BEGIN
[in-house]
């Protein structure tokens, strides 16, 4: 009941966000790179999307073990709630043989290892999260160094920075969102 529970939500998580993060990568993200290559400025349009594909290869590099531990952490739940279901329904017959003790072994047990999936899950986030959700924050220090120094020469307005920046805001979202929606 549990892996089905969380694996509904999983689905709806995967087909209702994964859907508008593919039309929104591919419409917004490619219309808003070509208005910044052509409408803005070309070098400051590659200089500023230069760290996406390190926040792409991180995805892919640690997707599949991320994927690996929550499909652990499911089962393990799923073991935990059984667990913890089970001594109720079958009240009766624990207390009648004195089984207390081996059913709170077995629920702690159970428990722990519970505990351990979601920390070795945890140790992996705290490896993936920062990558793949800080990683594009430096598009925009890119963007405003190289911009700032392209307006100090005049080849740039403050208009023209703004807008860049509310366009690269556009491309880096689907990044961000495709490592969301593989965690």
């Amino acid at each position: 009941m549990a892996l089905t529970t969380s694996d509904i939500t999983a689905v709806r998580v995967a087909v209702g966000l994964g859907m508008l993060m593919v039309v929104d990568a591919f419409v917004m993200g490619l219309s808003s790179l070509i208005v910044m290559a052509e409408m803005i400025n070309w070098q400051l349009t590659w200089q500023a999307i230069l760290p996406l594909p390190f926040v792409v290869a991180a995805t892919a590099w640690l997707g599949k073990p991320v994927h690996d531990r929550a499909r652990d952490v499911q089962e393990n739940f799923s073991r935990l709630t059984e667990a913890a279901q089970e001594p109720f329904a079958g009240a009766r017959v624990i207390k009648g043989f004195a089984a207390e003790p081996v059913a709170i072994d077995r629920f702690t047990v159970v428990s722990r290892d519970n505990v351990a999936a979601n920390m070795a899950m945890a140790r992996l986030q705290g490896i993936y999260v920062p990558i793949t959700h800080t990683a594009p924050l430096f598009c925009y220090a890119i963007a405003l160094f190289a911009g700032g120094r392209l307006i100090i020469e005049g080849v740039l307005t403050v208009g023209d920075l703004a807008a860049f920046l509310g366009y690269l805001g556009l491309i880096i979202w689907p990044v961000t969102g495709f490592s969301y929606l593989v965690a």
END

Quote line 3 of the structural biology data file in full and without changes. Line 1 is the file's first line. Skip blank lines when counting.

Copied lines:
């Amino acid at each position: 009941m549990a892996l089905t529970t969380s694996d509904i939500t999983a689905v709806r998580v995967a087909v209702g966000l994964g859907m508008l993060m593919v039309v929104d990568a591919f419409v917004m993200g490619l219309s808003s790179l070509i208005v910044m290559a052509e409408m803005i400025n070309w070098q400051l349009t590659w200089q500023a999307i230069l760290p996406l594909p390190f926040v792409v290869a991180a995805t892919a590099w640690l997707g599949k073990p991320v994927h690996d531990r929550a499909r652990d952490v499911q089962e393990n739940f799923s073991r935990l709630t059984e667990a913890a279901q089970e001594p109720f329904a079958g009240a009766r017959v624990i207390k009648g043989f004195a089984a207390e003790p081996v059913a709170i072994d077995r629920f702690t047990v159970v428990s722990r290892d519970n505990v351990a999936a979601n920390m070795a899950m945890a140790r992996l986030q705290g490896i993936y999260v920062p990558i793949t959700h800080t990683a594009p924050l430096f598009c925009y220090a890119i963007a405003l160094f190289a911009g700032g120094r392209l307006i100090i020469e005049g080849v740039l307005t403050v208009g023209d920075l703004a807008a860049f920046l509310g366009y690269l805001g556009l491309i880096i979202w689907p990044v961000t969102g495709f490592s969301y929606l593989v965690a």